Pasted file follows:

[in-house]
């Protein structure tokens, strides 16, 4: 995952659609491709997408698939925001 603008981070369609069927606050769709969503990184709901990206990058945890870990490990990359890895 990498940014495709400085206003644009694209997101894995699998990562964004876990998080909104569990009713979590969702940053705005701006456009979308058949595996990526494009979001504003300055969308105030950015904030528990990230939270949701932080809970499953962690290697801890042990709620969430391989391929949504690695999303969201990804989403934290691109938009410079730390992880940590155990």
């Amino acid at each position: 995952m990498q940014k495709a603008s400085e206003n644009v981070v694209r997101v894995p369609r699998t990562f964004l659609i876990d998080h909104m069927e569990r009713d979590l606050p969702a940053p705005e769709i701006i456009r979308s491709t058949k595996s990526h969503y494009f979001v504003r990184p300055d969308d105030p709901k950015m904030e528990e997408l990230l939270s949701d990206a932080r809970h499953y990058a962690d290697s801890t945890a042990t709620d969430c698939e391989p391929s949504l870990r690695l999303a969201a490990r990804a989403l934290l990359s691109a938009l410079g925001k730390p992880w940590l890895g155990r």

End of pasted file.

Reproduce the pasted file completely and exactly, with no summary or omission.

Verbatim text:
[in-house]
């Protein structure tokens, strides 16, 4: 995952659609491709997408698939925001 603008981070369609069927606050769709969503990184709901990206990058945890870990490990990359890895 990498940014495709400085206003644009694209997101894995699998990562964004876990998080909104569990009713979590969702940053705005701006456009979308058949595996990526494009979001504003300055969308105030950015904030528990990230939270949701932080809970499953962690290697801890042990709620969430391989391929949504690695999303969201990804989403934290691109938009410079730390992880940590155990």
């Amino acid at each position: 995952m990498q940014k495709a603008s400085e206003n644009v981070v694209r997101v894995p369609r699998t990562f964004l659609i876990d998080h909104m069927e569990r009713d979590l606050p969702a940053p705005e769709i701006i456009r979308s491709t058949k595996s990526h969503y494009f979001v504003r990184p300055d969308d105030p709901k950015m904030e528990e997408l990230l939270s949701d990206a932080r809970h499953y990058a962690d290697s801890t945890a042990t709620d969430c698939e391989p391929s949504l870990r690695l999303a969201a490990r990804a989403l934290l990359s691109a938009l410079g925001k730390p992880w940590l890895g155990r």